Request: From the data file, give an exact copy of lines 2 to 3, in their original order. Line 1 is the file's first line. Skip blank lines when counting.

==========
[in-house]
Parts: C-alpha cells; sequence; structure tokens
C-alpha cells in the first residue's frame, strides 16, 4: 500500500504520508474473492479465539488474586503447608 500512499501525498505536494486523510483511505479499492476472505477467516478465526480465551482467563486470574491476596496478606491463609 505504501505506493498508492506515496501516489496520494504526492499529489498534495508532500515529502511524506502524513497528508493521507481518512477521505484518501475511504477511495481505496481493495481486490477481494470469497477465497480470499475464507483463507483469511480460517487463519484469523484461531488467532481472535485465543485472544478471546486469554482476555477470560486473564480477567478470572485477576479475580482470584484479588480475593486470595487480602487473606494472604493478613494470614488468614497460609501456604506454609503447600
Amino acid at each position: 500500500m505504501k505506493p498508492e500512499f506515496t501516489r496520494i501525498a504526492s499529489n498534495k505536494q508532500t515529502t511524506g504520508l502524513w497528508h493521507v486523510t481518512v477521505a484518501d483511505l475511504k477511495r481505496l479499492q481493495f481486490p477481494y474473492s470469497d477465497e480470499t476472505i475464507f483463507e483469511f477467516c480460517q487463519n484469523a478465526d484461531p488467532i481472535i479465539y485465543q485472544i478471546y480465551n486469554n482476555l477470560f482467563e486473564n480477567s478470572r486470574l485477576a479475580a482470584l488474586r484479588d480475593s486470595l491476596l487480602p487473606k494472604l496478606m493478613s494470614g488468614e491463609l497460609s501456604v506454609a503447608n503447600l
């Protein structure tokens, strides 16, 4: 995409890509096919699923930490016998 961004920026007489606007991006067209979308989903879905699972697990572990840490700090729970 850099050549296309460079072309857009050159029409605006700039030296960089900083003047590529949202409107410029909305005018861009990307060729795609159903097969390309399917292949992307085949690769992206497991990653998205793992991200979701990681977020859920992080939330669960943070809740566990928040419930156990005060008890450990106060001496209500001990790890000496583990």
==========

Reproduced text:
Parts: C-alpha cells; sequence; structure tokens
C-alpha cells in the first residue's frame, strides 16, 4: 500500500504520508474473492479465539488474586503447608 500512499501525498505536494486523510483511505479499492476472505477467516478465526480465551482467563486470574491476596496478606491463609 505504501505506493498508492506515496501516489496520494504526492499529489498534495508532500515529502511524506502524513497528508493521507481518512477521505484518501475511504477511495481505496481493495481486490477481494470469497477465497480470499475464507483463507483469511480460517487463519484469523484461531488467532481472535485465543485472544478471546486469554482476555477470560486473564480477567478470572485477576479475580482470584484479588480475593486470595487480602487473606494472604493478613494470614488468614497460609501456604506454609503447600